The credit-counseling industry was established as a not-for-profit industry -- and consumers have come to implicitly trust companies that have not-for-profit status. Schuck, for example, who lost $2,000 to Cambridge Credit Counseling, said he "made the naïve assumption that because it was a nonprofit agency, I could trust them."

Many of these nonprofit companies are tied to for-profit firms. Cambridge Credit Counseling, for example, faces a class-action lawsuit in Maryland on allegations that it has funneled more than $60 million to for-profit companies owned by company insiders. Cambridge is also under IRS investigation.

Funneling cash to for-profit companies not only betrays people's trust, but hurts their pocketbooks as well. "(For-profit) companies are sort of laundering money through a nonprofit shell," says the CFA's Plunkett. "And it looks like a lot of money is being funneled from consumers in the way of fees, straight through this nonprofit shell to for-profit vendors."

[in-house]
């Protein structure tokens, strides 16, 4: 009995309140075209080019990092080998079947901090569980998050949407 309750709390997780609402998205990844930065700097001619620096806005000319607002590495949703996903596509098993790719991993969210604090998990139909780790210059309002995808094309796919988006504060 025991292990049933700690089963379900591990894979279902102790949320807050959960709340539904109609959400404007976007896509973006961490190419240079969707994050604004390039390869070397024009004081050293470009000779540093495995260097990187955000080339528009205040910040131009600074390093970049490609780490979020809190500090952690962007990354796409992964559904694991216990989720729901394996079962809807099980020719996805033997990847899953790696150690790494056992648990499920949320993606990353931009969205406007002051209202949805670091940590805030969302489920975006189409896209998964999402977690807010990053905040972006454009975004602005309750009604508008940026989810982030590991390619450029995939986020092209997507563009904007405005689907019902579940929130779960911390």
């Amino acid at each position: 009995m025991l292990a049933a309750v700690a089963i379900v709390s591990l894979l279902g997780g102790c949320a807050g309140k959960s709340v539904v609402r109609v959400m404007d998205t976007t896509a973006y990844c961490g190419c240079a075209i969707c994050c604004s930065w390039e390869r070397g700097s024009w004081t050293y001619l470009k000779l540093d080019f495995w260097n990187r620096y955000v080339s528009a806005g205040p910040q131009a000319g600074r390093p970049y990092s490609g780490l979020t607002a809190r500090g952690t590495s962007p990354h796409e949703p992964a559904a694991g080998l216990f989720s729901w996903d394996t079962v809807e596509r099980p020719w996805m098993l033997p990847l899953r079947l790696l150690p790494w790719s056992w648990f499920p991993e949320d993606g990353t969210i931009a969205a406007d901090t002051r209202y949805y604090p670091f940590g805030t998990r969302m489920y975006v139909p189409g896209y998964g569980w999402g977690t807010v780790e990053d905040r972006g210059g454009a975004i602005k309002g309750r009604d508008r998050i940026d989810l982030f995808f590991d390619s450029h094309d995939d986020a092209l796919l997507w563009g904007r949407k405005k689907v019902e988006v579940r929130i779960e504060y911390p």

Figuring out whether a nonprofit firm has for-profit ties is no easy task. First, consumers should pull the company's tax return, or Form 990, from GuideStar, an online database of nonprofit organizations. The form should list the top vendors with which the company does business. Then consumers should check the companies' business filings with the Secretary of State, which should list chief officers and directors, and see if any of the names appear on more than one company's record.

Don't forget, this is only one red flag -- by itself, it doesn't necessarily point to any wrongdoing, says Plunkett. "You've got to look at the whole picture," he says. Is the company offering education classes, or is it merely a collections agency for the creditors? Plunkett also advises consumers to check with the Better Business Bureau and the state Attorney General's office for complaints or ongoing investigations against the company in question.